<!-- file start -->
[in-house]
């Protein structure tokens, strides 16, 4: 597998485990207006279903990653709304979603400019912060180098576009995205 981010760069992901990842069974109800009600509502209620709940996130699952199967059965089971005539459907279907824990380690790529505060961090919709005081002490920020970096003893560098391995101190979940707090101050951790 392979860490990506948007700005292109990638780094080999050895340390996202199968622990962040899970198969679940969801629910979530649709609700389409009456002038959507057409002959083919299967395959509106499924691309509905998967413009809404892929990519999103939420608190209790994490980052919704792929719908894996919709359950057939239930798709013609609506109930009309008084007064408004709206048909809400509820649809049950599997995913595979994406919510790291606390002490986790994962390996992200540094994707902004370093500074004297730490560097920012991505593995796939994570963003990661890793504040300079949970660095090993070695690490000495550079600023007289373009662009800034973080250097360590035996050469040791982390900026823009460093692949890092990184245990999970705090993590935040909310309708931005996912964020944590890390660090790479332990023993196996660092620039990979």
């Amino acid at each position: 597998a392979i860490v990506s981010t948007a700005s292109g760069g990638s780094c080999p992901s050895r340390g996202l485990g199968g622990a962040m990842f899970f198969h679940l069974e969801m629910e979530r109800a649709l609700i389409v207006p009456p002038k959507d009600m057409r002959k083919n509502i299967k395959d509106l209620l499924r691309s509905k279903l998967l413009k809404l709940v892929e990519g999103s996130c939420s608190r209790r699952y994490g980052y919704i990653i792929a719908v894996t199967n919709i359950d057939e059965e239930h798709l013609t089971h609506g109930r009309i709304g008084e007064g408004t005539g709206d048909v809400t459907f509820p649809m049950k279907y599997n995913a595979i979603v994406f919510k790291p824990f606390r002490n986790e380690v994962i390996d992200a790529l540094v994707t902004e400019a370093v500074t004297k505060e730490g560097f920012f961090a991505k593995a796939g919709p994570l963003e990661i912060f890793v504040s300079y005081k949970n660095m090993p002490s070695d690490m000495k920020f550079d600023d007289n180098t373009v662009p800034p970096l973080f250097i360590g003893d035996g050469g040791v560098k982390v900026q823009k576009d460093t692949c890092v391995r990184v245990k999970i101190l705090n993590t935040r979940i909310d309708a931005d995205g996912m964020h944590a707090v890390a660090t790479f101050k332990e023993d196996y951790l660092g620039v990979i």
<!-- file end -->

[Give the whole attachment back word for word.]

[in-house]
């Protein structure tokens, strides 16, 4: 597998485990207006279903990653709304979603400019912060180098576009995205 981010760069992901990842069974109800009600509502209620709940996130699952199967059965089971005539459907279907824990380690790529505060961090919709005081002490920020970096003893560098391995101190979940707090101050951790 392979860490990506948007700005292109990638780094080999050895340390996202199968622990962040899970198969679940969801629910979530649709609700389409009456002038959507057409002959083919299967395959509106499924691309509905998967413009809404892929990519999103939420608190209790994490980052919704792929719908894996919709359950057939239930798709013609609506109930009309008084007064408004709206048909809400509820649809049950599997995913595979994406919510790291606390002490986790994962390996992200540094994707902004370093500074004297730490560097920012991505593995796939994570963003990661890793504040300079949970660095090993070695690490000495550079600023007289373009662009800034973080250097360590035996050469040791982390900026823009460093692949890092990184245990999970705090993590935040909310309708931005996912964020944590890390660090790479332990023993196996660092620039990979």
């Amino acid at each position: 597998a392979i860490v990506s981010t948007a700005s292109g760069g990638s780094c080999p992901s050895r340390g996202l485990g199968g622990a962040m990842f899970f198969h679940l069974e969801m629910e979530r109800a649709l609700i389409v207006p009456p002038k959507d009600m057409r002959k083919n509502i299967k395959d509106l209620l499924r691309s509905k279903l998967l413009k809404l709940v892929e990519g999103s996130c939420s608190r209790r699952y994490g980052y919704i990653i792929a719908v894996t199967n919709i359950d057939e059965e239930h798709l013609t089971h609506g109930r009309i709304g008084e007064g408004t005539g709206d048909v809400t459907f509820p649809m049950k279907y599997n995913a595979i979603v994406f919510k790291p824990f606390r002490n986790e380690v994962i390996d992200a790529l540094v994707t902004e400019a370093v500074t004297k505060e730490g560097f920012f961090a991505k593995a796939g919709p994570l963003e990661i912060f890793v504040s300079y005081k949970n660095m090993p002490s070695d690490m000495k920020f550079d600023d007289n180098t373009v662009p800034p970096l973080f250097i360590g003893d035996g050469g040791v560098k982390v900026q823009k576009d460093t692949c890092v391995r990184v245990k999970i101190l705090n993590t935040r979940i909310d309708a931005d995205g996912m964020h944590a707090v890390a660090t790479f101050k332990e023993d196996y951790l660092g620039v990979i």